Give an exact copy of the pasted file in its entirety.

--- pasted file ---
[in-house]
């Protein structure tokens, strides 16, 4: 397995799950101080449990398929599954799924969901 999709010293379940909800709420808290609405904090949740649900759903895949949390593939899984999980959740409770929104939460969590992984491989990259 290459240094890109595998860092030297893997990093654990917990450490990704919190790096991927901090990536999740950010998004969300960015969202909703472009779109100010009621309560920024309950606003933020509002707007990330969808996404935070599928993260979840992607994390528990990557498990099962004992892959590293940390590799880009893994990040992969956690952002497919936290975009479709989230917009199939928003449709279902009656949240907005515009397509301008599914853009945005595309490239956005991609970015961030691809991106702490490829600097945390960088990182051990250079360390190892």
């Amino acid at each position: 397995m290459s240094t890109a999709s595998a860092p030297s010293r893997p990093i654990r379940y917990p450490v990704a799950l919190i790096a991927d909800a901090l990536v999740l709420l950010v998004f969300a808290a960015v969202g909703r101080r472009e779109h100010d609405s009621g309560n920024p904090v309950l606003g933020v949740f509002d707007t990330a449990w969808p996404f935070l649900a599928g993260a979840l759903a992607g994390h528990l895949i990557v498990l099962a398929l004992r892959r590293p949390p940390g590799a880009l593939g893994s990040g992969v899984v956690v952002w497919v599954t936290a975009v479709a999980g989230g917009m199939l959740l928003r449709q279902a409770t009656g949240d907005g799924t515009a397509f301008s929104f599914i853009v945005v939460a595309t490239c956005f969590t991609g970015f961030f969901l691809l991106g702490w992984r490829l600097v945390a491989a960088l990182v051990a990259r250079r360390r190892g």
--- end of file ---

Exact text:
[in-house]
């Protein structure tokens, strides 16, 4: 397995799950101080449990398929599954799924969901 999709010293379940909800709420808290609405904090949740649900759903895949949390593939899984999980959740409770929104939460969590992984491989990259 290459240094890109595998860092030297893997990093654990917990450490990704919190790096991927901090990536999740950010998004969300960015969202909703472009779109100010009621309560920024309950606003933020509002707007990330969808996404935070599928993260979840992607994390528990990557498990099962004992892959590293940390590799880009893994990040992969956690952002497919936290975009479709989230917009199939928003449709279902009656949240907005515009397509301008599914853009945005595309490239956005991609970015961030691809991106702490490829600097945390960088990182051990250079360390190892």
């Amino acid at each position: 397995m290459s240094t890109a999709s595998a860092p030297s010293r893997p990093i654990r379940y917990p450490v990704a799950l919190i790096a991927d909800a901090l990536v999740l709420l950010v998004f969300a808290a960015v969202g909703r101080r472009e779109h100010d609405s009621g309560n920024p904090v309950l606003g933020v949740f509002d707007t990330a449990w969808p996404f935070l649900a599928g993260a979840l759903a992607g994390h528990l895949i990557v498990l099962a398929l004992r892959r590293p949390p940390g590799a880009l593939g893994s990040g992969v899984v956690v952002w497919v599954t936290a975009v479709a999980g989230g917009m199939l959740l928003r449709q279902a409770t009656g949240d907005g799924t515009a397509f301008s929104f599914i853009v945005v939460a595309t490239c956005f969590t991609g970015f961030f969901l691809l991106g702490w992984r490829l600097v945390a491989a960088l990182v051990a990259r250079r360390r190892g």